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Marketing

Published September 27th 2012

The Changing Face of Traditional Market Research

Whether you’re just starting your research into finding the best social media monitoring (SMM) tool for you, or have been using one for some time, you may be wondering where SMM fits in with your traditional market research methods such as surveys, focus groups and so on.

Firstly, think about the order in which you carry out your research, as this will impact what you do:

  • If you carry out SMM research first, you will be able to use the data to decide who you’d like to include in focus groups and/or which topics you’d like to focus your questions around
  • If you carry out focus group research first, you can use the outcome to decide how you’d like to segment and categorise your SMM data

Some of the most interesting insights will come from comparing and contrasting your findings – it’s likely they will be different depending on the source/method (e.g. survey vs. social media). Whereas focus groups and surveys allow you to ask and receive answers to very specific questions, social media monitoring may reveal topics and trends in conversation that you had not even considered.

You may also find that the views expressed differ, as social media is a very different platform to the controlled environment of a focus group and conversation tends to be more emotional and less restrained.

However, you should aim to have a consistent approach to the different types of research you carry out (e.g. focusing in on similar types of people or asking similar questions from the data) in order to ensure that you are able to tell a story when you pull the different sources together.

Embrace the differences and use them to pull out interesting themes and contrasts. Your different types of research should complement each other, not clash.

Method of research

Once you have considered the method and order for your research, it’s important to consider how you are going to go about getting the data from your SMM efforts. First to decide is your approach to finding the conversation you are interested in:

Researching brands: Searches about a specific brand should always be compared and contrasted to competitors or similar brands, in order to see the data in context.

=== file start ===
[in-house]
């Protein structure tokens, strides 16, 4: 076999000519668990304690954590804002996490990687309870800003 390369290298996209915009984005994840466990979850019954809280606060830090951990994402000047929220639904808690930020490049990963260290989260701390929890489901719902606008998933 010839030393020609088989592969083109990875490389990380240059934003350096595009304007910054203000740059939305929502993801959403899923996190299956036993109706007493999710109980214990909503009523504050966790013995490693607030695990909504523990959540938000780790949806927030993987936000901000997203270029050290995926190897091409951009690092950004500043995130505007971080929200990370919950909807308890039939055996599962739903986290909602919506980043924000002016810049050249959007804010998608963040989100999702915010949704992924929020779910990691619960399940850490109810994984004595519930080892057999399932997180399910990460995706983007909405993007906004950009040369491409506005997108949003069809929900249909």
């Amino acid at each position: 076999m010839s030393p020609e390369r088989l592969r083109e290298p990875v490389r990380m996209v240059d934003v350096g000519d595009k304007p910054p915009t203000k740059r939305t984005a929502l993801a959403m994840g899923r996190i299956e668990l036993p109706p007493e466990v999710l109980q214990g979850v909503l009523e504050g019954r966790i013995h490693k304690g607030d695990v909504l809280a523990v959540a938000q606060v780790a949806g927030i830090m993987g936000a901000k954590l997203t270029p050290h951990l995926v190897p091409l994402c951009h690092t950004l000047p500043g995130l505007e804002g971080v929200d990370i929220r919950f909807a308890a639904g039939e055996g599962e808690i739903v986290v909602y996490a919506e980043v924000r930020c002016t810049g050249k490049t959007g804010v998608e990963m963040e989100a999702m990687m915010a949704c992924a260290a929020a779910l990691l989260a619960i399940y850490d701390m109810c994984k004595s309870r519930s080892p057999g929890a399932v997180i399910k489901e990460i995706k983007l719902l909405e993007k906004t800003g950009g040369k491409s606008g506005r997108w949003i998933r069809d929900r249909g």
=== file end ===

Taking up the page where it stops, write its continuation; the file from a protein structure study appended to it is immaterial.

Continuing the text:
For example, the number of mentions of a brand is, generally, useless without knowing how it measures up to similar brands/products.

Researching topics: It’s also possible to set up searches that bring back conversation about a broader topic, rather than just a specific brand or product. Due to their nature, they are slightly more complex than brand searches to set up.

You will need to ensure that the data you bring back is broad enough for qualitative analysis, but not bring back so much irrelevant conversation that quantative analysis is impossible. This can usually be achieved by an iterative search-string writing process.

Researching target audiences: It’s also possible in Brandwatch to set up searches to bring back mentions from specific authors and/or sites. This can be useful if you are looking for conversation from a specific type of person, such as mom bloggers or car enthusiasts.

You can find these authors or sites by running a topic search (as above), or you may already have the sites/authors you require in mind. You can then carry out broader analysis into what a particular audience enjoy talking about and the content they consume.

Categorisation

Once your searches are set up, you may want to group your mentions in order to gain further insights. In Brandwatch, your mentions can be automatically or manually sorted into categories that you have set up in the tool.

Automatic categorisation involves creating search strings to be set up as ‘rules’ to segment data into your required categories as mentions are found.

Manual categorisation requires time to read mentions and manually assign them to the categories that you have set up. This can lead to greater accuracy and insight, but is more time consuming that automatic categorisation.

Filtering by groups of sites, locations or authors

In order to segment the data further, creating lists of specific websites or authors based on common interests, or of particular locations, is a great way of understanding not just what is being spoken about, but who is speaking about it and where. These can then be created as ‘groups’ within Brandwatch and then used to filter mentions.

Analysing your data

Once you have the means to compare and filter data, creating a bespoke workspace within the tool you are using that shows all the key metrics and charts you need to analyse your found mentions ensures that you are able to methodically review data and return to the same data at every stage of analysis without any faffing!

Hopefully these tips will get you well on your way to social media monitoring success and help you integrate valuable SMM into your traditional research methods.

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